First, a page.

The United States urges that the appellants' objection to the failure of the court to give the offered instruction does not meet the requirements of Rule 30, F.R.Crim.P. The rule provides in part that "No party may assign as error any portion of the charge or omission therefrom unless he objects thereto before the jury retires to consider its verdict, stating distinctly the matter to which he objects and the grounds of his objection." To comply with this rule, objections to instructions or omissions must be made after the instructions have been given. Ryan v. United States, 10 Cir., 314 F.2d 306; Burns v. United States, 10 Cir., 286 F.2d 152; Hayes v. United States, 10 Cir., 238 F.2d 318; Palmer v. United States, 10 Cir., 229 F.2d 861, cert. denied 350 U.S. 996, 76 S. Ct. 546, 100 L. Ed. 861, rehearing denied 351 U.S. 958, 76 S. Ct. 844, 100 L. Ed. 1480. Prior to argument the trial court, in chambers, discussed with all the attorneys the instructions proposed and those which were to be given. After the jury had been instructed, and before it retired, the court requested counsel to approach the bench, and stated: "Now, may it be agreed that the record we made yesterday in chambers in connection with instructions of the Court be incorporated in the record at this time?" This was agreeable to counsel, and upon inquiry from the court, defendants' counsel stated that they had no further objections to offer. Although no objection was made after the instructions were given, it seems quite clear that the court and the attorneys considered the court's attempt to incorporate the prior proceedings into the record by reference to be adequate. While the attempted shortcut is not a compliance with the rules, we do not think that the parties should be penalized as a result. Furthermore, the refusal to properly instruct the jury affected substantial rights of the accused which may be noticed even though no objection was made. Rule 52(b), F.R. Crim.P.; Wright v. United States, 10 Cir., 301 F.2d 412; Kitchens v. United States, 10 Cir., 272 F.2d 757, cert. denied 362 U.S. 942, 80 S. Ct. 809, 4 L. Ed. 2d 772; Corbin v. United States, 10 Cir., 253 F.2d 646.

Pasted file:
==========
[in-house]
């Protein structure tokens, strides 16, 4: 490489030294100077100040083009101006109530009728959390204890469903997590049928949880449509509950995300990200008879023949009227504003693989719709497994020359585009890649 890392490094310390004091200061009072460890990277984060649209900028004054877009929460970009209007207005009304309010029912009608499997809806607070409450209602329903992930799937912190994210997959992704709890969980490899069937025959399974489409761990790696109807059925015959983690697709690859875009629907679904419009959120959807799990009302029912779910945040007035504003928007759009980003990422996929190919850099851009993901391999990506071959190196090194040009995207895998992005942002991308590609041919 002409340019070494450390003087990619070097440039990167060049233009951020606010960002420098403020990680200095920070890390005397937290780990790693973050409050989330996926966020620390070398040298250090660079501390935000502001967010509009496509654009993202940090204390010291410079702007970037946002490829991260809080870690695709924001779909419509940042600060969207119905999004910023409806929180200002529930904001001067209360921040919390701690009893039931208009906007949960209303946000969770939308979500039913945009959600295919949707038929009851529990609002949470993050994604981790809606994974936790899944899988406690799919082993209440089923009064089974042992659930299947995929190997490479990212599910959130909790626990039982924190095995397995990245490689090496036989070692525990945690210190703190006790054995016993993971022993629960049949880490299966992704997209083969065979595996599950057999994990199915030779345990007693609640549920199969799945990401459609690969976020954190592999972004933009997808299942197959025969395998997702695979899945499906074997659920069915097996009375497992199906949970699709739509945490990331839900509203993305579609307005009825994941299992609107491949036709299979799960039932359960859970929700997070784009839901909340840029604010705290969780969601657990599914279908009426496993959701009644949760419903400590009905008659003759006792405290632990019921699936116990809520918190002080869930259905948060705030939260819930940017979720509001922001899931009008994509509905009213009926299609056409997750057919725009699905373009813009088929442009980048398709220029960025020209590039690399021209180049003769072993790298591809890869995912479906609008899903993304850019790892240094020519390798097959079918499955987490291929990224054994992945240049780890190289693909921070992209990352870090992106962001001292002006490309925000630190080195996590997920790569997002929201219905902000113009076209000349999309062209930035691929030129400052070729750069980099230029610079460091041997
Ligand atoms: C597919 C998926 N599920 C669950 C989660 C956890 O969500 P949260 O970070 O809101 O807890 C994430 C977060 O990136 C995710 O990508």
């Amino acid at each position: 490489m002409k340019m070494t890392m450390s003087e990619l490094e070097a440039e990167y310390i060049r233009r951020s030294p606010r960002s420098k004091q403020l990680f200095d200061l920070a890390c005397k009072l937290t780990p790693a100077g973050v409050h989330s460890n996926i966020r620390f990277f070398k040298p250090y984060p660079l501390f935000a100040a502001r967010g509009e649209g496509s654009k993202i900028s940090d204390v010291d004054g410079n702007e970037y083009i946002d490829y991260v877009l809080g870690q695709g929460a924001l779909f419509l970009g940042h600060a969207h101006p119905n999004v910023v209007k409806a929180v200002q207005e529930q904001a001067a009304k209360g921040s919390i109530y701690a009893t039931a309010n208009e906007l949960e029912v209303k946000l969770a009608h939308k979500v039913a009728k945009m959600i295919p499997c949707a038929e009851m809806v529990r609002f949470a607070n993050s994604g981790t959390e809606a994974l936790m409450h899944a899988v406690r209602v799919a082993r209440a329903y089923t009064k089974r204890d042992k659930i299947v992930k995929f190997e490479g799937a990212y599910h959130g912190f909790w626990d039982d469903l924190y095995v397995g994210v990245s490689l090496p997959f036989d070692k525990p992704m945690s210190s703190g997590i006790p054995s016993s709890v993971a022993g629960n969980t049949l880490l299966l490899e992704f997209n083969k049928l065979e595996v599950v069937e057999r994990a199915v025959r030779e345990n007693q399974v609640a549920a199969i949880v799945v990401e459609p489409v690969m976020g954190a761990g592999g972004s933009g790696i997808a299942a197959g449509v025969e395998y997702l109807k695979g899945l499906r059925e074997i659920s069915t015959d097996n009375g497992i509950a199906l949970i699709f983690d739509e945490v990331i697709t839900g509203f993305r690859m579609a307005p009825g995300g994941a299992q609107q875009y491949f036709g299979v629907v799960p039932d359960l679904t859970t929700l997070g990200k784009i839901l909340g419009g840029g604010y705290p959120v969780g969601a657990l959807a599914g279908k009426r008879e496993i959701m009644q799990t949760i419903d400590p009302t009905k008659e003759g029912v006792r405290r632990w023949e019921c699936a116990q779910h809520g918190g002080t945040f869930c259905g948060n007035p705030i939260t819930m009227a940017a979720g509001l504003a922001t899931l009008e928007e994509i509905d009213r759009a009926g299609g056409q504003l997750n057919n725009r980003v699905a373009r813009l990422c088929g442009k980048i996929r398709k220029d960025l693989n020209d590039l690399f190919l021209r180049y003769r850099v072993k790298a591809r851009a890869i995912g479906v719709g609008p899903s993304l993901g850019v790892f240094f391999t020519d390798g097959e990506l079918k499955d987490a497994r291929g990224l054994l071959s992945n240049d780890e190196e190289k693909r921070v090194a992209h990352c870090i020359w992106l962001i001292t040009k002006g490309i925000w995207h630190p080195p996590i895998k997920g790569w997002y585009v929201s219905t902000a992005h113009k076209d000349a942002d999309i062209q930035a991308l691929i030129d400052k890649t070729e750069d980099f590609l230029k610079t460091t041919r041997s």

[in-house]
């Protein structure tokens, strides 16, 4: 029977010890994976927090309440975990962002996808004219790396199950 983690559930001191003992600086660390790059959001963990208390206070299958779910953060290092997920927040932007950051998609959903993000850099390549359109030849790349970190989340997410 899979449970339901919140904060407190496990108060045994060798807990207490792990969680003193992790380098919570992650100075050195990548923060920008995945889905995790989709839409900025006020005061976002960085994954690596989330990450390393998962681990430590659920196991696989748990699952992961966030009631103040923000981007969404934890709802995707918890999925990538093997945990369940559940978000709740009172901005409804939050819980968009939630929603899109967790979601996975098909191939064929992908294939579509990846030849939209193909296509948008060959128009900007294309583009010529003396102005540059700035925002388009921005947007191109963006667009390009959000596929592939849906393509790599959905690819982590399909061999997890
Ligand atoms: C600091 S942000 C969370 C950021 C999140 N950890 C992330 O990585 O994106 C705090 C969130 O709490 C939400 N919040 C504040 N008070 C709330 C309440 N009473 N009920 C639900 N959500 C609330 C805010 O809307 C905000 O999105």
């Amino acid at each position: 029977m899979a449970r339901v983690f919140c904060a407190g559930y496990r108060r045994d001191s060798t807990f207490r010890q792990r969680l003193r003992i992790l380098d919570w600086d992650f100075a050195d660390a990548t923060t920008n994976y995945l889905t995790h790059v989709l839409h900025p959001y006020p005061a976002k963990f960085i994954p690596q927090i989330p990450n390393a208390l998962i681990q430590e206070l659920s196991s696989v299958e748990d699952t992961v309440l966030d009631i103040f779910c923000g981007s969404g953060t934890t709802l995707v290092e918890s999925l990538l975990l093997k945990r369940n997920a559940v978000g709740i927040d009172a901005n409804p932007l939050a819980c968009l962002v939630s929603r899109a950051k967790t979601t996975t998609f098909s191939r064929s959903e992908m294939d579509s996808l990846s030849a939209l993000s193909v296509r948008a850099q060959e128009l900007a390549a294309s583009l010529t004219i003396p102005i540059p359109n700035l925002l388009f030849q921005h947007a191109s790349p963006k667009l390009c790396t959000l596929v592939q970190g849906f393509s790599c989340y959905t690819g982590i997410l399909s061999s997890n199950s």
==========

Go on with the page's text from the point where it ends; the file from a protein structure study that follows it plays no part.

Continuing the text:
Appellants next contend that their motion for acquittal at the close of all the evidence should have been sustained because the prosecution failed to prove criminal intent. We have given careful consideration to the entire record and are convinced that the evidence as a whole presents a question for the jury as to the intent of the defendants. A recitation of this evidence would serve no useful purpose.
Reversed and remanded for a new trial.
In Johnson v. United States, 10 Cir., 269 F.2d 72, 74, we again examined our position on the necessity of the trial court to conform to the rule of this circuit, in this language: "Believing it to be the rationale of Edgington v. United States, 164 U.S. 361, 17 S. Ct. 72, 41 L. Ed. 467, this court has held without deviation that when evidence of good character is submitted, the jury should be instructed that character testimony may be such that it alone may create a reasonable doubt, although without it the other evidence would be convincing of guilt." (Emphasis supplied.)